Old Suspicions Surface as Israelis and Palestinians Struggle to Find Peace

Article excerpt

Gaza and Jericho are under Palestinian rule now. But hope for a general settlement of the Israeli-Palestinian conflict is clouded by events that have renewed old suspicions, among them the Hebron massacre, other deaths on both sides and Yasser Arafat's talk of a jihad for Jerusalem.

In Israel, the political right has seized on the strains of implementation to intensify its attacks on the declaration signed last September on the White House lawn. The criticism is worth a careful look. t

Benjamin Netanyahu, leader of the Likud opposition, summed up the critical view in a piece for The Los Angeles Times last month. He said that Gaza and Jericho amounted to "beachheads" for a Palestinian state.

Israel should not allow the Palestinians to have a police force or other governing institutions, Netanyahu said. It should limit them to "self-management of local affairs" within overall Israeli control.

"Security," Netanyahu said, should be "provided by the Israeli army and not the Palestinian terrorist army now being built in the territories."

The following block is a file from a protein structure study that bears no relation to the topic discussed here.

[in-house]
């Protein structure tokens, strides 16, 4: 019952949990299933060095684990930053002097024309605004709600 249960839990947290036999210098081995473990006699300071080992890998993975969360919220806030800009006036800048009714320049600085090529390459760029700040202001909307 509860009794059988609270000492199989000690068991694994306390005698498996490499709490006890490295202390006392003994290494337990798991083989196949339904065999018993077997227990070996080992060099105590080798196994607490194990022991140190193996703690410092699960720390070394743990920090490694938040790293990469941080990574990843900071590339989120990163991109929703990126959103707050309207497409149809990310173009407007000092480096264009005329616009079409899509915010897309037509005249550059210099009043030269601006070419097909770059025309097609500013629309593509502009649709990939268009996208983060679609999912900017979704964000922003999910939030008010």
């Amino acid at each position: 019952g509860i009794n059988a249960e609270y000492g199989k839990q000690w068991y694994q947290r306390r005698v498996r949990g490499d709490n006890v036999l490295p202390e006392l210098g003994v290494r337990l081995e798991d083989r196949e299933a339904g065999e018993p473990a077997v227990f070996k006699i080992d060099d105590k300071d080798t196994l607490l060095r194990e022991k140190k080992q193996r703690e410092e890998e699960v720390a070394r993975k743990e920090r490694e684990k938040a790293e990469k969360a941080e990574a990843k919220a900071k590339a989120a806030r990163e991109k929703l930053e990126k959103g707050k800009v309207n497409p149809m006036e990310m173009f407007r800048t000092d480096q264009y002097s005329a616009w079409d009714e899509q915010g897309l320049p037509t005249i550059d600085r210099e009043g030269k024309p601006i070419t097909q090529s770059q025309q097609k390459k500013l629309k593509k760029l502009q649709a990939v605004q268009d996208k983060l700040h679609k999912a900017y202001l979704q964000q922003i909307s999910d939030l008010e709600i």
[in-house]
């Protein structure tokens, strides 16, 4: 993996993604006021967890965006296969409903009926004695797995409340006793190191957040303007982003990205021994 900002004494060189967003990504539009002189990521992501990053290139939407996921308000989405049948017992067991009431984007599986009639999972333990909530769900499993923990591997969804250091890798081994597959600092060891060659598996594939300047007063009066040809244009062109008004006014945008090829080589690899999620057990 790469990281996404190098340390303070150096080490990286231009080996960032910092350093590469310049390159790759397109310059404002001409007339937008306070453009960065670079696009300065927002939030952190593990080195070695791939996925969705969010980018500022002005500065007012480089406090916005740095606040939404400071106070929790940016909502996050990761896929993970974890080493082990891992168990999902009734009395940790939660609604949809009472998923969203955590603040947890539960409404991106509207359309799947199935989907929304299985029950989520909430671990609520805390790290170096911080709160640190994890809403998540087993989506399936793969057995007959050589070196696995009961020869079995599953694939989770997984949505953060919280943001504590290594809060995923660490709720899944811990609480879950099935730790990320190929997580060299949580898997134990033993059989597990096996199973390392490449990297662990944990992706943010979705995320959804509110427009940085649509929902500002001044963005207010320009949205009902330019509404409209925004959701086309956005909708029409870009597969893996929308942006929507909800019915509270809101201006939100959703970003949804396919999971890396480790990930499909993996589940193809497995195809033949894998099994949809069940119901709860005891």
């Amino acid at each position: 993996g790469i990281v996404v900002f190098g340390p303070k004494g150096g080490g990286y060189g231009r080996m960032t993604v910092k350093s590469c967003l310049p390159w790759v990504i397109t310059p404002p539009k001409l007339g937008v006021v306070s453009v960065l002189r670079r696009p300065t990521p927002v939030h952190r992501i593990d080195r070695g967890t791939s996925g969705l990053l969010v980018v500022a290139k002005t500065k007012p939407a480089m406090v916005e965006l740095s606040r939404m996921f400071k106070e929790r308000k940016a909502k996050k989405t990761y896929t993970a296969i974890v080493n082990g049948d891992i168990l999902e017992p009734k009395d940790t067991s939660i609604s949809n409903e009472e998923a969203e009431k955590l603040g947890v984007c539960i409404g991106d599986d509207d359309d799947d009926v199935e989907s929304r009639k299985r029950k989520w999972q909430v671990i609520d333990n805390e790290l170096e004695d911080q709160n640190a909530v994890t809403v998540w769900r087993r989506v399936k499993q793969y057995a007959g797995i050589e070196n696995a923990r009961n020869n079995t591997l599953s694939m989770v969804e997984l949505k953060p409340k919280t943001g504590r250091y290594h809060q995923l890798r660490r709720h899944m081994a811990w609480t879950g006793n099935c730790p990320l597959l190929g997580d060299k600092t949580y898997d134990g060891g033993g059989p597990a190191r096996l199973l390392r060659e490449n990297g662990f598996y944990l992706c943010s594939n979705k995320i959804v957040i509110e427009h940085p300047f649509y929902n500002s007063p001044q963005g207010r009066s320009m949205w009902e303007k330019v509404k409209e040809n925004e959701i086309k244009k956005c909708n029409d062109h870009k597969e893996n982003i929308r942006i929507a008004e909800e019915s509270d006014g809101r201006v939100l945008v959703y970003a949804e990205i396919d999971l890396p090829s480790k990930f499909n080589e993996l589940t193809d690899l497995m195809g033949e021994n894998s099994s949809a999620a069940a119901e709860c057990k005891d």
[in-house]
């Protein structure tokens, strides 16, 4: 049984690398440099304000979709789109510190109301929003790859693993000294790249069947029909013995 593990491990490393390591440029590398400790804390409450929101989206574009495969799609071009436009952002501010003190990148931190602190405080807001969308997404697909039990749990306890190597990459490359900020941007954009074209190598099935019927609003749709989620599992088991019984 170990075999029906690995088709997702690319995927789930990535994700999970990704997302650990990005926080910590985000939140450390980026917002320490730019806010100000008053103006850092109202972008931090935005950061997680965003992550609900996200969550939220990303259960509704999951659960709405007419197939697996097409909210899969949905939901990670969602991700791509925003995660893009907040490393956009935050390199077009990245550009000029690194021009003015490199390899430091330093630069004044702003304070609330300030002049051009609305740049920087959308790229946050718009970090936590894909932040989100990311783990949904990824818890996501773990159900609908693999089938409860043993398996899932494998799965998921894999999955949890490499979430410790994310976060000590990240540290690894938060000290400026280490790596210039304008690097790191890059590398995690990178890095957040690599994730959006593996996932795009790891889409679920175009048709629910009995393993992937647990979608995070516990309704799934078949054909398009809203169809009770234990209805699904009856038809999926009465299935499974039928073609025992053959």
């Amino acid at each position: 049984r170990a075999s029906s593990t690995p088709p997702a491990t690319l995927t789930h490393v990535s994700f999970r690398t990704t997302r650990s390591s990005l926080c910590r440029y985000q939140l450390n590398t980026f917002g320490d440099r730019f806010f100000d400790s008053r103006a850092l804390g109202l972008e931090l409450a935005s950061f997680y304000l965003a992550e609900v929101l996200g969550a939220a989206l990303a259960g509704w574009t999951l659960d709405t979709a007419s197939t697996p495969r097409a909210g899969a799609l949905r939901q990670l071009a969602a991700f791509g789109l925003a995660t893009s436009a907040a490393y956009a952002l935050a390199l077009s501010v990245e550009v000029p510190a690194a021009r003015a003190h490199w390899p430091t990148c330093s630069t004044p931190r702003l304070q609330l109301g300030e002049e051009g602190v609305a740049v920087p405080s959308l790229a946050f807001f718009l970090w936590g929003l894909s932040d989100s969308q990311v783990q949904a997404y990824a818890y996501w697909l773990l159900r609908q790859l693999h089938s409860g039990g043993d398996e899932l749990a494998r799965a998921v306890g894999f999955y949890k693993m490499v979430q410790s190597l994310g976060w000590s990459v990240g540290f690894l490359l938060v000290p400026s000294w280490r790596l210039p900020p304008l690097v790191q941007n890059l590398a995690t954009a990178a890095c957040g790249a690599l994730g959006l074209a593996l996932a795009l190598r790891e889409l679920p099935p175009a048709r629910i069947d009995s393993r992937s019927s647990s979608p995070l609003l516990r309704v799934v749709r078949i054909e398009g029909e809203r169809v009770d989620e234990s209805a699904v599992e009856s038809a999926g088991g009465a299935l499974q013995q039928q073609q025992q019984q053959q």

The instructive part of Netanyahu's essay was what he did not say out loud: that, under his plan, Israeli occupation of the West Bank would become permanent - with all its grisly consequences for both Israelis and Palestinians.

Living under military rule and subject to arbitrary arrest and detention by alien security forces, Palestinians would naturally be resentful and express their discontent. Israeli draftees would forever have to carry out the corrupting duties of occupation: the very situation against which Prime Minister Yitzhak Rabin warned last month.

"We are paying with blood for ruling over another people," Rabin said. "Ruling over another people has corrupted us." He called for the Israel Defense Force to "become a defense army again and not an occupation army against another people."

Netanyahu's description of the Palestinian police in Gaza and Jericho as "the Palestinian terrorist army" was of course political slanging. In right-wing Israeli lingo, Arabs are "terrorists. …


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